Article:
IRCC meeting in Canberra focuses on implementation and administration of building codes
The first meeting of the Inter-Jurisdictional Regulatory Collaboration Committee (IRCC) in 2020 was held on March 16-17 in Canberra, Australia. Due to the novel coronavirus (COVID-19) outbreak, only six countries were represented, but others provided feedback in advance for the topic of the workshop, which was the implementation and administration of building codes. The impetus for the workshop was the findings in Australia’s Building Confidence Report, issued in March 2018, which in many ways are similar to the findings in the Hackitt Report undertaken in England in the wake of the Grenfell fire.
The workshop discussion focused on five themes and was based on input from Austria, Germany, Japan, the Netherlands, Norway, Singapore, the United Kingdom (England & Scotland), and the United States.
Registration and training of building professionals
Countries have a wide range of approaches related to which categories of professionals involved in design and construction require certification and licensing and how that is regulated. Categories explored included developers, architects, draftspersons, builders, site/project managers, building surveyors/inspectors, engineers, fire engineers, fire sprinkler system installers, plumbers, and electricians. No category required certification in every country, and there was a notable difference between countries requiring some demonstration of competency in many of the categories (Germany, Austria, and the U.S.) with the rest regulating few of them. Many countries rely on private sector professional bodies to oversee certification. In addition to being competent, the importance of accountability and ethical behavior among professionals was noted, although formal programs for auditing and tracking this are not present in most countries present.
Performance of government functions by private professionals
While most countries allow for third parties to perform some public functions, such as plan review and inspection, there is a difference in the level of accountability to the government entity and the level of oversight of third party work. Generally, while allowing third-party providers to participate in the system increases efficiency, several countries have experienced quality problems when government functions were outsourced. Further, if a system of checks and balances is not effectively implemented, conflicts of interest and inadequate performance are more likely.
Compliance and enforcement
Most survey respondents have a compliance strategy that is available to the public, and there is a direct correlation between an effective compliance strategy and strong outcomes. The participants were in wide agreement that the best form of compliance includes on-site inspections. Since it is often impractical to require on-site inspections for all construction projects, a risk-based approach is sometimes employed. Such an approach could take into consideration the record and reputation of the builder and the builder’s internal quality control system, the type of building, and government priorities. The discussion also extended to building quality – that is, building above code perhaps to incorporate better performing or more sustainable materials. However, the consensus was that regulators should focus on life safety matters and quality matters above and beyond that should be a function of marketing to buyers.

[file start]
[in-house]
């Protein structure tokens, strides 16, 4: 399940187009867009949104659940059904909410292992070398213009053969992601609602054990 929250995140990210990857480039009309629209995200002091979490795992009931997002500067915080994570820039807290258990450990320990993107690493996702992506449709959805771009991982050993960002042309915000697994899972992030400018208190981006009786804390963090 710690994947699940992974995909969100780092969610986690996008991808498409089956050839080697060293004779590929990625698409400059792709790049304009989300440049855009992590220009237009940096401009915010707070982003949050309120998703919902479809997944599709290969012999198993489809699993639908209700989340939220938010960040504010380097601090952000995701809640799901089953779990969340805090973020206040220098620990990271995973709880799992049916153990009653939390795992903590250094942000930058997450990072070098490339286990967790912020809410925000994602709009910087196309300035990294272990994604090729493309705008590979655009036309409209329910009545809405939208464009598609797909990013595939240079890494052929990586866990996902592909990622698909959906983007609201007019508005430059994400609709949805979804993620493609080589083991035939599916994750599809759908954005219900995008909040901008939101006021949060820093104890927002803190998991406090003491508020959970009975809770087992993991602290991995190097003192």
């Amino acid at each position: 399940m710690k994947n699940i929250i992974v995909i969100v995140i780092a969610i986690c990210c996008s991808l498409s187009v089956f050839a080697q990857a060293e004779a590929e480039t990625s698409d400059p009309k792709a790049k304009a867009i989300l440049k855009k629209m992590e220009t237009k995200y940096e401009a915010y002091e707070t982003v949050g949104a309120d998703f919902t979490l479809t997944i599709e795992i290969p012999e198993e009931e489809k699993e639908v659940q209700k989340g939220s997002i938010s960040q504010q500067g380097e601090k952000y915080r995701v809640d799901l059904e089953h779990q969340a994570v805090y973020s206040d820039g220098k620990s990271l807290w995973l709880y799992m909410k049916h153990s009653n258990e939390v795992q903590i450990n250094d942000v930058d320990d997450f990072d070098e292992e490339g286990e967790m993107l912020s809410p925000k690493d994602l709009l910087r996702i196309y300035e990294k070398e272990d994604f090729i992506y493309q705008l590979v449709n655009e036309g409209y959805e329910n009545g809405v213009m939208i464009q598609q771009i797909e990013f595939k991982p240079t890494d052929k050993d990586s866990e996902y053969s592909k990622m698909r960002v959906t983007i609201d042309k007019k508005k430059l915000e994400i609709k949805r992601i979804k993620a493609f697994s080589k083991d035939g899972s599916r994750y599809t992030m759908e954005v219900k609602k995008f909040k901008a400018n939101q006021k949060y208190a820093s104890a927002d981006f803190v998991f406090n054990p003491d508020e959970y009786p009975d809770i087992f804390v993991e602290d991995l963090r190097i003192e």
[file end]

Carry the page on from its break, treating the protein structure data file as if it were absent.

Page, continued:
Collection, storing and sharing of building information
Since most countries collect and store building data at a local level, the challenge of achieving a unified and streamlined method among localities is more pronounced in federal countries with three or more levels of government (federal, state/provincial/territorial, local/county/municipal). Participants recognized the value in sharing information, especially to enhance compliance for practitioners operating in more than one local jurisdiction, but achieving that is sometimes difficult due to legal or regulatory barriers. Countries with a centralized system, such as in Scandinavia, sometimes delegate functions to private sector groups or certified practitioners, with a requirement to provide access to the privately-stored information to authorities upon request. Other countries with a strong central authority, such as Singapore, are able to easily share information across agencies.
Regulating building products
Participants were asked to comment about both non-compliance (i.e., inappropriate or incorrect use of building products) and non-conformance (i.e., building products fail to meet a standard). While most countries find non-compliance to be a larger challenge, much of the discussion centered on non-conformance and the need to have a building certification scheme, with the recognition that an effective certification regulation can help to identify misuse. Many of the challenges noted in the discussion of building product certification were based on experiences with the CE system used in the European Union, which covers approximately 450 building products. Some of these challenges include:
- cost and time necessary to develop standards to test against.
- cost of conducting testing on one or more samples.
- changes in the manufacturing process or materials creating a situation of non-conformance even after approval.
- applicability of tests to real-life scenarios.
- products tested separately may not function the same way when part of a larger system.
- may provide false confidence if only certified for a narrow range of uses.
- designer reliance on marketing rather than technical information when selecting products.